The October 19th Park Record had a front page article, "Campaign lacks its Treasure trove" and a letter written by Alison Childs, "Where's the beef?" In both, the writers complain about the lack of debate and inquiry about substantive topics in our City elections. Alison asks where the public discourse and investigative journalism. Jay Hamburger wonders why there is no public inquiry into the closed-door discussions regarding the Treasure Hill project.

I agree with both writers' queries but I ask, "Why is this case?" It would be easy to blame citizen apathy, but being an informed citizen takes a lot of time -- you must attend meetings, read reports and ask questions of our elected officials and even then you do not get the whole story unless you are "plugged in." We rely on our press for in-depth and investigative reports. I believe my only two local news sources are not delivering as they used to.

Why not? Perhaps, in part, it is what we are witnessing all over our country: the brutal competition for ad dollars and the desire not to alienate advertisers. In addition, there is another chilling factor, well described by Robert McChesney in the Oct. 17 issue of City Weekly: "Even worse than kowtowing to advertisers, it is the false objectivity the media tries to achieve by neutering its news to stay 'neutral' on a topic. This handcuffs journalists into not drawing any conclusions, even when they are well-supported by the facts. In order to report a story, they rely on the words of others to make claims, limiting what they can report.


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McChesney (an author, longtime media-reform advocate, professor at the University of Illinois and host of Media Matters from 2000-2012) further states, "You allow people in power to set the range of legitimate debate, and you report on it." That's not journalism.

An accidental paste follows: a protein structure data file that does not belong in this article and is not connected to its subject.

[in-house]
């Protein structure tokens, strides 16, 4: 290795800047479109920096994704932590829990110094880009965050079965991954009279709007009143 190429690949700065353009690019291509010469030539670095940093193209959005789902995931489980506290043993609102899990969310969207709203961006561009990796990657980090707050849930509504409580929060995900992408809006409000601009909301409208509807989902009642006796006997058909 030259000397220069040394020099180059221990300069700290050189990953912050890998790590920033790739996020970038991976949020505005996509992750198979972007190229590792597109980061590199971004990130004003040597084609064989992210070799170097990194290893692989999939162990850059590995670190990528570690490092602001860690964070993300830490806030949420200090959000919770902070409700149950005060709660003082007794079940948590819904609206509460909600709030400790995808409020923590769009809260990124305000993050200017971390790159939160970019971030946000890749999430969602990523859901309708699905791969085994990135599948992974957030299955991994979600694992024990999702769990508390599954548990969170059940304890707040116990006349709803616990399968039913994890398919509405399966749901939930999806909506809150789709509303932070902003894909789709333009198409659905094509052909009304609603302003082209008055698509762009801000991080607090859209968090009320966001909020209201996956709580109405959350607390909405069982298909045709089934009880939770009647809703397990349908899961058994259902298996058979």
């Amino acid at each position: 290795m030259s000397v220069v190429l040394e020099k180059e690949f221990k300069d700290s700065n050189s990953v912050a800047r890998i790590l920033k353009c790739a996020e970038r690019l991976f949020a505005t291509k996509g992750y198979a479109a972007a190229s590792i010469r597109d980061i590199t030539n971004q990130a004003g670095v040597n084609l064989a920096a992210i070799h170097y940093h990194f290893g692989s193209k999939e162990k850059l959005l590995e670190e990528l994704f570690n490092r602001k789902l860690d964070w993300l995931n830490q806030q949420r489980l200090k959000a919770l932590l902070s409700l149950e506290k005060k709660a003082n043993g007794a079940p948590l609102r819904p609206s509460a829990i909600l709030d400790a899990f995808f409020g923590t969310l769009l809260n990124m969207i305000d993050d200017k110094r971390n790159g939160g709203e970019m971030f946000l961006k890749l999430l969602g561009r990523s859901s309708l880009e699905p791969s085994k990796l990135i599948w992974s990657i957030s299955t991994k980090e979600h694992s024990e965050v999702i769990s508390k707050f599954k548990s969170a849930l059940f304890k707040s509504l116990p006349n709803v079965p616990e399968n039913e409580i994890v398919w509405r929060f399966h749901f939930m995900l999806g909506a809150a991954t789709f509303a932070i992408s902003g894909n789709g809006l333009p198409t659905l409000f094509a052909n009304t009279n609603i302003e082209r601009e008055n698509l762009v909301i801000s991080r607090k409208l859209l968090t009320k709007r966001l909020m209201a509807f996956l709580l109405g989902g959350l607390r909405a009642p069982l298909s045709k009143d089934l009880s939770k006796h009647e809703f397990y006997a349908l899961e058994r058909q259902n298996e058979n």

In this election, there is no shortage of tough issues. Yet I don't know all I need to about past decisions and future challenges. The public might inquire into issues like Treasure Hill, but we don't know the questions to ask -- we don't know what we don't know! I would like our local press to begin serious long-term investigative journalism. In investigative journalism, reporters deeply investigate important issues they don't just report the news.

I'd like our local news to really dig into for starters:

  • The Treasure Hill Project

  • The status of and the issues surrounding the stalled Park City Heights project

  • The process and the players in the failed moving of the substation to benefit the Bonanza Park Project, and the project's current status

  • The pros and cons of a regional transportation connection with Salt Lake City

  • The current status and process concerning the proposed gondola linking Main St. and Deer Valley and the important political, planning, and economic considerations at stake

  • The change in town character, increased traffic and other impacts caused by 265 event days a year in Park City proper, often with multiple events in a day

    You may have seen these topics in the news, may have heard those involved interviewed on the radio. But do you know the background, the subtleties, the conflict, and who's involved behind the scenes? Last week's story about Treasure Hill was the first we've heard about the project in weeks or months, but contained little news. Where is the dogged follow-up of on-going news stories?

    Is the press a mirror reflecting our apathy or is it failing to inform us? I believe the press has become a victim of sitting back and just "reporting" the news. Doesn't Park City deserve better? Shouldn't Park City demand better?